Line Item Veto - Collection Finding Aid

Dublin Core


Line Item Veto - Collection Finding Aid



The Line Item Veto Act of 1996 passed into law April 9, 1996 became effective January 1, 1997. Clinton used his line item veto power eighty-two times in eleven appropriations bills. Disapproval by Congress and one impermissible cancellation ultimately restored thirty-nine of these appropriations. Ultimately the Supreme Court ruled that the Line Item Veto Act violated the separation of powers clause in the Constitution and struck it down. This collection contains Administration reviews of House Resolution (H.R.) 2, Senate Bill (S.) 4, and related bills prior to their passage. Records contained in this collection show how the Administration planned to use the veto and how they dealt with very short reporting periods once the veto was enacted. It contains records related to the drafting of cancellations and the forms submitted to the Federal Register relating to cancellations made by President Clinton. The collection contains the court materials filed in Federal court related to challenges to the Line Item Veto Act. Correspondence in the collection reveals how the Administration addressed the concerns of Representatives and Senators whose appropriations might be affected by a veto; and it also shows, in a few examples, public perception of the Line Item Veto.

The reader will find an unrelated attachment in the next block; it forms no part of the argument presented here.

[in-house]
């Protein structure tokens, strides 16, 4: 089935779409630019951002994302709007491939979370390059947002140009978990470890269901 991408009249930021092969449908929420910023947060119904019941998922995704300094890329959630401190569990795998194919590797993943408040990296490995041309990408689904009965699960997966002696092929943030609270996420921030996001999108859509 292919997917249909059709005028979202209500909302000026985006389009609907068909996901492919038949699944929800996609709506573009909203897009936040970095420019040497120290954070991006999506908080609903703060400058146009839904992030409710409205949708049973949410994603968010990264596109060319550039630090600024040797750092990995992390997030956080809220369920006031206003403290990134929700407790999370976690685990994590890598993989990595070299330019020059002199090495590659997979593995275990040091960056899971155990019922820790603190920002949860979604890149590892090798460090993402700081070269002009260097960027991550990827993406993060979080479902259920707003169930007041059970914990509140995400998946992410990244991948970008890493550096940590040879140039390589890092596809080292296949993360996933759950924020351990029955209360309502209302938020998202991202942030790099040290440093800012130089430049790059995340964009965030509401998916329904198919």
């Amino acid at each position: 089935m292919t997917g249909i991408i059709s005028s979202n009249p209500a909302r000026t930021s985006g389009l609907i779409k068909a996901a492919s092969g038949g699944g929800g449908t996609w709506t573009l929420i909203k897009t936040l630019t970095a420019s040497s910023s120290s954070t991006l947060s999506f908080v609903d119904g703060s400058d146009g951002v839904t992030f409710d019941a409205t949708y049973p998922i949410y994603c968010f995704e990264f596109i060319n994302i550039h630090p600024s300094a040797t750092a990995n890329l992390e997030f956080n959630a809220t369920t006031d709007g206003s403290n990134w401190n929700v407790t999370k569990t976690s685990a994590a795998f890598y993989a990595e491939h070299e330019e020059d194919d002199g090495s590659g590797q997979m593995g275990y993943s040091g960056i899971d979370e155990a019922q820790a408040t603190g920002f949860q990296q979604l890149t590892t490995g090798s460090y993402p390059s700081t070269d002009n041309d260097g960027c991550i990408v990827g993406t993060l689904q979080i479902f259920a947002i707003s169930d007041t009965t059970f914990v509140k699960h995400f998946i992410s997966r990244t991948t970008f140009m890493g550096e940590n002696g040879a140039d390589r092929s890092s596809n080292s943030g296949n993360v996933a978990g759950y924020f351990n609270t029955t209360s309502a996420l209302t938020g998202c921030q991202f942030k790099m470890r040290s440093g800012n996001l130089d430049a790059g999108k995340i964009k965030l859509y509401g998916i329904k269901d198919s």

William J. Clinton Presidential Library & Museum


“Line Item Veto - Collection Finding Aid,” Clinton Digital Library, accessed September 24, 2023,